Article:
I’ve been thinking about this issue for a long time, and there happens to be an ongoing discussion that I just tapped into that I want to point people towards, in case they’re interested. The discussion is summarized most recently in the Design Observer blog in a post by Robert Fabricant, “In Defense of Design Imperialism,” but also points to an article published in Fast Company: “Is Humanitarian Design the New Imperialism?” and a response by Emily Pilloton of Project H Design here.
It’s a very interesting issue, one that still makes people heated, and gets to the very nature of what we mean when we say “design” or “architecture.” I got into a heated argument with someone, at a bachelor’s party, no less, with someone who is focusing his work on public health intervention in Africa, and was incensed at the idea that anyone could think that this was less than completely admirable. Not to say that it isn’t, but I don’t quite believe the issue is so simple. As a person who was born in a country with a long colonial history, I feel mildly affected by the complicated nature of foreign intervention. Whether or not foreign intervention does good or bad, in the long run or in the short, is an extremely difficult question, and people are heavily invested on one side or the other. It’s an important question, though, and ultimately no single conclusion may easily be drawn (though it seems like a lot of people have drawn single, ultimate conclusions).
What I should say is that I actually agree with certain points in both competing articles by Robert Fabricant and Emily Pilloton (above). Emily Pilloton takes the pain and care to point out that a pillar of her philosophy is the conviction and devotion she has shown towards one particular community–in essence, by making the target of her work her home, she has taken the “foreign” out of “foreign intervention.” It shows a depth of thought that so many other “poverty porn” addicts in Mumbai or Africa, as she calls them, never touch. In the end, I don’t think that Pilloton and Fabricant disagree–in fact, I think they very much agree–just that Pilloton has shown that hers is one approach that is not imperialist or colonialist–because she “put a stake in the ground to only take on projects that are local (that is, where the designer and partner/client are in the same location and call that place home).”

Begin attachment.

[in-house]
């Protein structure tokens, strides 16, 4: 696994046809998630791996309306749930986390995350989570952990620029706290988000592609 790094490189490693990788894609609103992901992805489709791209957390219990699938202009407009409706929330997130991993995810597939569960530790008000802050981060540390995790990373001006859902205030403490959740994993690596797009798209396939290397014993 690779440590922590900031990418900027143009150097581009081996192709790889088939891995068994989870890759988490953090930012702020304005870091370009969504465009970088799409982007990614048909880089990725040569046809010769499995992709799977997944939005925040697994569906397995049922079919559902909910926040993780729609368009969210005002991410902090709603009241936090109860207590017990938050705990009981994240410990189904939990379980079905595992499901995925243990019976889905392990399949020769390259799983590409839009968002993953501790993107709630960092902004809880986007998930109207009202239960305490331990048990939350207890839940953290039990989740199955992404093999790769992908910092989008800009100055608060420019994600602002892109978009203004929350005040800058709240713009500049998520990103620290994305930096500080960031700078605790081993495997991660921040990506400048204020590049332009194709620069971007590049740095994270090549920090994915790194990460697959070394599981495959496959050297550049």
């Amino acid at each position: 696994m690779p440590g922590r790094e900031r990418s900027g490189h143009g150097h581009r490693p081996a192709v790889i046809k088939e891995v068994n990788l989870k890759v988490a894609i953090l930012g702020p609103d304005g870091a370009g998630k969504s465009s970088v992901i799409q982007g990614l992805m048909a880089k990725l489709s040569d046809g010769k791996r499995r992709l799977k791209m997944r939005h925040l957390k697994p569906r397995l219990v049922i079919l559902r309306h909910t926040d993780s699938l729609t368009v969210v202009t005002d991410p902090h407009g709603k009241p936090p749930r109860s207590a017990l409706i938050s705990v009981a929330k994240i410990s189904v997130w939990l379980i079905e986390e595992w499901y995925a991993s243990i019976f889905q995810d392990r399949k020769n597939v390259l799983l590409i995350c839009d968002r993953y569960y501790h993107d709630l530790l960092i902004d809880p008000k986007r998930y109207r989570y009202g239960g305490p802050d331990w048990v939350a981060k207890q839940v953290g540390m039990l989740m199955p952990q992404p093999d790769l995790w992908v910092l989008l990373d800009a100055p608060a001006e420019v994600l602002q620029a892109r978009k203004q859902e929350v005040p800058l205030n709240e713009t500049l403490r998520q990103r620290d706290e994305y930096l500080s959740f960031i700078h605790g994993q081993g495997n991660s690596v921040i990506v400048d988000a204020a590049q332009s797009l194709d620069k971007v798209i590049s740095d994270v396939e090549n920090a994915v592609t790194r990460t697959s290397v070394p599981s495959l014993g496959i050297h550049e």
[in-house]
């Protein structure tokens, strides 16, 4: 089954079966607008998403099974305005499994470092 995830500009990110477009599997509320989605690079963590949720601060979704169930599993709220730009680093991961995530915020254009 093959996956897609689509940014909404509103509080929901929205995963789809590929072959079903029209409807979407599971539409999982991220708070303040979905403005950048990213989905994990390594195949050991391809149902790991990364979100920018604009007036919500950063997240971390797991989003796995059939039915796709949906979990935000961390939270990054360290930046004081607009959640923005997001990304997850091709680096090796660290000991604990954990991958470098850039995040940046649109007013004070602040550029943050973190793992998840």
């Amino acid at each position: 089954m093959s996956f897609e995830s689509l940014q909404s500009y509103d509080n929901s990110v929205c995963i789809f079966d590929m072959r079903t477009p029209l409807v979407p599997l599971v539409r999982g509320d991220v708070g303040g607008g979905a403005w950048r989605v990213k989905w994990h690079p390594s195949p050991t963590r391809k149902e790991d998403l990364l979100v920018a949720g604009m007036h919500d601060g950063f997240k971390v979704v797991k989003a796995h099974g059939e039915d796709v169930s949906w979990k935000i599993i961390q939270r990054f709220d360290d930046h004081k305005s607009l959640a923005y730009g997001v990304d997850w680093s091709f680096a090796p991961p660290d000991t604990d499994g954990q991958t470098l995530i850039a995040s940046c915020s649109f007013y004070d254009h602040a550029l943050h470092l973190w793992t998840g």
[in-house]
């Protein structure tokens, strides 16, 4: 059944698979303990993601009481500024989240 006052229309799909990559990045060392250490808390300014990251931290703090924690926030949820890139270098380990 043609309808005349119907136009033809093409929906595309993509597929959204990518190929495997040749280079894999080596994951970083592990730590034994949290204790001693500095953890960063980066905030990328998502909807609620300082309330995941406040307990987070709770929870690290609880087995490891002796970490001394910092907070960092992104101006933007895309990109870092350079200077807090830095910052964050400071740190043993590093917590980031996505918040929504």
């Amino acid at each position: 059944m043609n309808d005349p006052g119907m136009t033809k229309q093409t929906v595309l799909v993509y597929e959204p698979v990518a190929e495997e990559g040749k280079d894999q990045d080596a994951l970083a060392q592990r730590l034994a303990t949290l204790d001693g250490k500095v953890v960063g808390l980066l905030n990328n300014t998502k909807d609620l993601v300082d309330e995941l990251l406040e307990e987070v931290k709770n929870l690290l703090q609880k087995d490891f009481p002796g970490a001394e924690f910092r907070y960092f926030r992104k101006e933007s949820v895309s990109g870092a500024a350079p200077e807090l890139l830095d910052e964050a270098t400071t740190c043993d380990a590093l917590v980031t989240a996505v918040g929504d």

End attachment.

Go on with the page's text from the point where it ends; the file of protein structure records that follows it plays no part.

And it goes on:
I don’t know why, but I keep thinking of Rem Koolhaas’s Master Planning project for Harvard University. In his analysis of the University, he wrote that the distinguishing institutional goal of Harvard was “power.” Much like how its neighboring institution, M.I.T., made some of its most important contributions to the greater world from a department called the Media Lab, Harvard should then create a department called the Power Lab. Harvard, ostensibly an educational institution, was nothing of the sort. It cared for nothing so much as the accumulation of power. Rem then proposed that Harvard redirect the Charles River in a land grab as a solution to the University’s real estate problems. He called it “The Moses Scheme.”
A while ago, I was reading a book by Deyan Sudjic–a British architectural historian who came to my attention while doing some research on James Stirling in grad school a number of years back. The book was awkwardly titled, “The Edifice Complex,” and was about architecture as an exercise of power. It devoted chapters to Hitler, Albert Speer, and other architectural monuments to the accumulation of power. Though it’s a bit easy and cliche to talk about how masterfully Albert Speer manipulated space and architecture towards a goal of showcasing power, the book’s main thesis was simply that architecture is an expression of power. I think that is something to think about when architects traverse great distances to foreign locales in poor regions to do work.
Tags: africa, cambridge, charles river, colonialism., design imperialism, deyan sudjic, emily pilloton, fast company, harvard, media lab, moses scheme, power lab, project h design, Rem Koolhaas, robert fabricant